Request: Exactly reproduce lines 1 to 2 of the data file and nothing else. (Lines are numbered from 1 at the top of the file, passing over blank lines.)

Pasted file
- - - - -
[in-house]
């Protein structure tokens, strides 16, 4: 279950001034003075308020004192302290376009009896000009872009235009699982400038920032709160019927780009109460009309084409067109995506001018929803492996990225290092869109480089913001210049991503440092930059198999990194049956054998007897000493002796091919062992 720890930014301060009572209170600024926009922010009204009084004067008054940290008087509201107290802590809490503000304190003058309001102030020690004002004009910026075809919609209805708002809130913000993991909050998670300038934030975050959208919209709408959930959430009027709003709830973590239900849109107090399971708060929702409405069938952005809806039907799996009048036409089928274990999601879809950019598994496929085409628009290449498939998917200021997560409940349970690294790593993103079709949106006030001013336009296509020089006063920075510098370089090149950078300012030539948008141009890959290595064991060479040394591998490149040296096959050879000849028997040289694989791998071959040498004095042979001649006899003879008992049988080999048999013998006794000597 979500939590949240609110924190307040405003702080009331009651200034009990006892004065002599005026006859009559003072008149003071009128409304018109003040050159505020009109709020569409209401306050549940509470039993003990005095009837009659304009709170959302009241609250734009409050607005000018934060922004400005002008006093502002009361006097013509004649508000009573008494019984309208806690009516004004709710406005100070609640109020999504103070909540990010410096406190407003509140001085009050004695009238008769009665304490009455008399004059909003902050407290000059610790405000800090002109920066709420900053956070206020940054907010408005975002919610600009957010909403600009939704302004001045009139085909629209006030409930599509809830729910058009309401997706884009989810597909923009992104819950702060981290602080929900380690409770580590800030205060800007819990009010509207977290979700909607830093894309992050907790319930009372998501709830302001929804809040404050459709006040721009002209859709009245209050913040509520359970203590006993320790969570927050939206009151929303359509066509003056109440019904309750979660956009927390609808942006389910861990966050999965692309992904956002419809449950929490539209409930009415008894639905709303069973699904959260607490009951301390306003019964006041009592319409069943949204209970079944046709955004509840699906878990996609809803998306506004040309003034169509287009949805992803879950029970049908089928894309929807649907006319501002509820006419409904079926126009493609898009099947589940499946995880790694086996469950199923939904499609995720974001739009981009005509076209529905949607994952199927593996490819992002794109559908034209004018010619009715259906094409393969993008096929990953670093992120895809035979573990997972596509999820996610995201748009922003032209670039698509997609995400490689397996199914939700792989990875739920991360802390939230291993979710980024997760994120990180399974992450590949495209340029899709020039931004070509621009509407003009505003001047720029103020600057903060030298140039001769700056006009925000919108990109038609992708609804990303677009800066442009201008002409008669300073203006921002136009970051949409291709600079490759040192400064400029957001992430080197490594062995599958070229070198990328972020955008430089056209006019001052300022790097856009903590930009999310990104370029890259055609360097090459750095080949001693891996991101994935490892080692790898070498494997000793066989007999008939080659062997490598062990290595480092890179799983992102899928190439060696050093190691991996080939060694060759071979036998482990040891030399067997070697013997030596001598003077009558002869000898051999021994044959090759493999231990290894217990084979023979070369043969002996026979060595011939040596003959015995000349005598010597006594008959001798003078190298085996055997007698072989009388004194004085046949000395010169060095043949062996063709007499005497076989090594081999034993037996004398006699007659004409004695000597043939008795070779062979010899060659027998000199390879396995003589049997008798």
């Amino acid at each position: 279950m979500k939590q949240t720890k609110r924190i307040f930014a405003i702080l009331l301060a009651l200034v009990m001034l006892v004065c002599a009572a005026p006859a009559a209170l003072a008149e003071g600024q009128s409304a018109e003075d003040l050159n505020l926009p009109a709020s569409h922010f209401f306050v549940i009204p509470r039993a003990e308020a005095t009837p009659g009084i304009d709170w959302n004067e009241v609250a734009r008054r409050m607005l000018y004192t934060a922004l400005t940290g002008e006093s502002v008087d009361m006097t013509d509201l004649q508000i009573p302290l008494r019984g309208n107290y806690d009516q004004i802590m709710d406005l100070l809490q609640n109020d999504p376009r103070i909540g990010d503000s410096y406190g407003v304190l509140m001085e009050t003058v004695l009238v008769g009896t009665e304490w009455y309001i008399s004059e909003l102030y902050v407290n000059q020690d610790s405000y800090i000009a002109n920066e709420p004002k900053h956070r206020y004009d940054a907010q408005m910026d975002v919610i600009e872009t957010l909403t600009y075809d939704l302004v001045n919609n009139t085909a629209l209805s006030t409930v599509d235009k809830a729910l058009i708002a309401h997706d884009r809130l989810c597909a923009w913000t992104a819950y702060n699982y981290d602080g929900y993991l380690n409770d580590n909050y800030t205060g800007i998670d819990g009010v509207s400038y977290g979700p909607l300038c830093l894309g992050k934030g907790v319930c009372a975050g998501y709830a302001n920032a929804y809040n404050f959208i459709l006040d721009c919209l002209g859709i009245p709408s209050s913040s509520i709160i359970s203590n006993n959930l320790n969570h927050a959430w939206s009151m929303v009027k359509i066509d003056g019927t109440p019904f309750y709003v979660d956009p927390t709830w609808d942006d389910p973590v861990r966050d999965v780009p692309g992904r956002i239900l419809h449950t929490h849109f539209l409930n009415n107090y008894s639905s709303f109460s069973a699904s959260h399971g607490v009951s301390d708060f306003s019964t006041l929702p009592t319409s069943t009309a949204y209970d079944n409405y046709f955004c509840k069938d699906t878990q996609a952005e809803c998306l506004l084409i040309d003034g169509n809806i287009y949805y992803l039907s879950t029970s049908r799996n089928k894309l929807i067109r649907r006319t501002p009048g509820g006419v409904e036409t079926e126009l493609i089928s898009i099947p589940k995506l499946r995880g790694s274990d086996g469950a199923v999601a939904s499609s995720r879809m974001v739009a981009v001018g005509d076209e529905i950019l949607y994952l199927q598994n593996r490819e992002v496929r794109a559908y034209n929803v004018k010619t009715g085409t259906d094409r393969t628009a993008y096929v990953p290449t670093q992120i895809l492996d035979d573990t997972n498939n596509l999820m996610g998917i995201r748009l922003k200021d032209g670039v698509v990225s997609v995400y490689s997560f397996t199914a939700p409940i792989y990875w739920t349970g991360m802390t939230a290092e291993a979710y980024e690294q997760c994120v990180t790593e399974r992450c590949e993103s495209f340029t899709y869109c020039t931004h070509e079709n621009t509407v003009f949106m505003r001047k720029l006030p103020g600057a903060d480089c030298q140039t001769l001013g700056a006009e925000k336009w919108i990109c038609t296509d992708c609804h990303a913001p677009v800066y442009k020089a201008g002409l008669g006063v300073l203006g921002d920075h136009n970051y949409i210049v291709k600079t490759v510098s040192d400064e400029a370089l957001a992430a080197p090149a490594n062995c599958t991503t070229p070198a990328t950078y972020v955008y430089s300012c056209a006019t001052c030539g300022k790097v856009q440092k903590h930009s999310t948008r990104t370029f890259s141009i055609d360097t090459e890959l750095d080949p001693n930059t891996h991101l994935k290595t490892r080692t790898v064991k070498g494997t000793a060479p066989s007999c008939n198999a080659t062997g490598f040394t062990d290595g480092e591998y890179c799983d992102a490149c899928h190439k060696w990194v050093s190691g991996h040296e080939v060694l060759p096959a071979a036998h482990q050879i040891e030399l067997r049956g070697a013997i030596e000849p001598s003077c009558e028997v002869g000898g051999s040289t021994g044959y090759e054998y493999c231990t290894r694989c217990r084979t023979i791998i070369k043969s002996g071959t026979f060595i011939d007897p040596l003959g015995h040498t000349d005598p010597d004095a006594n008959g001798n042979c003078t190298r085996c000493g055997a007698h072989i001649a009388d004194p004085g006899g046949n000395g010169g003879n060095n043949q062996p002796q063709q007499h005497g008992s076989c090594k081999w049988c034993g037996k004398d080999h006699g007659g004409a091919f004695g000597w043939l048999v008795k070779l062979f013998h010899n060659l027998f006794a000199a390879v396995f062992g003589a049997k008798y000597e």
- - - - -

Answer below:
[in-house]
């Protein structure tokens, strides 16, 4: 279950001034003075308020004192302290376009009896000009872009235009699982400038920032709160019927780009109460009309084409067109995506001018929803492996990225290092869109480089913001210049991503440092930059198999990194049956054998007897000493002796091919062992 720890930014301060009572209170600024926009922010009204009084004067008054940290008087509201107290802590809490503000304190003058309001102030020690004002004009910026075809919609209805708002809130913000993991909050998670300038934030975050959208919209709408959930959430009027709003709830973590239900849109107090399971708060929702409405069938952005809806039907799996009048036409089928274990999601879809950019598994496929085409628009290449498939998917200021997560409940349970690294790593993103079709949106006030001013336009296509020089006063920075510098370089090149950078300012030539948008141009890959290595064991060479040394591998490149040296096959050879000849028997040289694989791998071959040498004095042979001649006899003879008992049988080999048999013998006794000597 979500939590949240609110924190307040405003702080009331009651200034009990006892004065002599005026006859009559003072008149003071009128409304018109003040050159505020009109709020569409209401306050549940509470039993003990005095009837009659304009709170959302009241609250734009409050607005000018934060922004400005002008006093502002009361006097013509004649508000009573008494019984309208806690009516004004709710406005100070609640109020999504103070909540990010410096406190407003509140001085009050004695009238008769009665304490009455008399004059909003902050407290000059610790405000800090002109920066709420900053956070206020940054907010408005975002919610600009957010909403600009939704302004001045009139085909629209006030409930599509809830729910058009309401997706884009989810597909923009992104819950702060981290602080929900380690409770580590800030205060800007819990009010509207977290979700909607830093894309992050907790319930009372998501709830302001929804809040404050459709006040721009002209859709009245209050913040509520359970203590006993320790969570927050939206009151929303359509066509003056109440019904309750979660956009927390609808942006389910861990966050999965692309992904956002419809449950929490539209409930009415008894639905709303069973699904959260607490009951301390306003019964006041009592319409069943949204209970079944046709955004509840699906878990996609809803998306506004040309003034169509287009949805992803879950029970049908089928894309929807649907006319501002509820006419409904079926126009493609898009099947589940499946995880790694086996469950199923939904499609995720974001739009981009005509076209529905949607994952199927593996490819992002794109559908034209004018010619009715259906094409393969993008096929990953670093992120895809035979573990997972596509999820996610995201748009922003032209670039698509997609995400490689397996199914939700792989990875739920991360802390939230291993979710980024997760994120990180399974992450590949495209340029899709020039931004070509621009509407003009505003001047720029103020600057903060030298140039001769700056006009925000919108990109038609992708609804990303677009800066442009201008002409008669300073203006921002136009970051949409291709600079490759040192400064400029957001992430080197490594062995599958070229070198990328972020955008430089056209006019001052300022790097856009903590930009999310990104370029890259055609360097090459750095080949001693891996991101994935490892080692790898070498494997000793066989007999008939080659062997490598062990290595480092890179799983992102899928190439060696050093190691991996080939060694060759071979036998482990040891030399067997070697013997030596001598003077009558002869000898051999021994044959090759493999231990290894217990084979023979070369043969002996026979060595011939040596003959015995000349005598010597006594008959001798003078190298085996055997007698072989009388004194004085046949000395010169060095043949062996063709007499005497076989090594081999034993037996004398006699007659004409004695000597043939008795070779062979010899060659027998000199390879396995003589049997008798």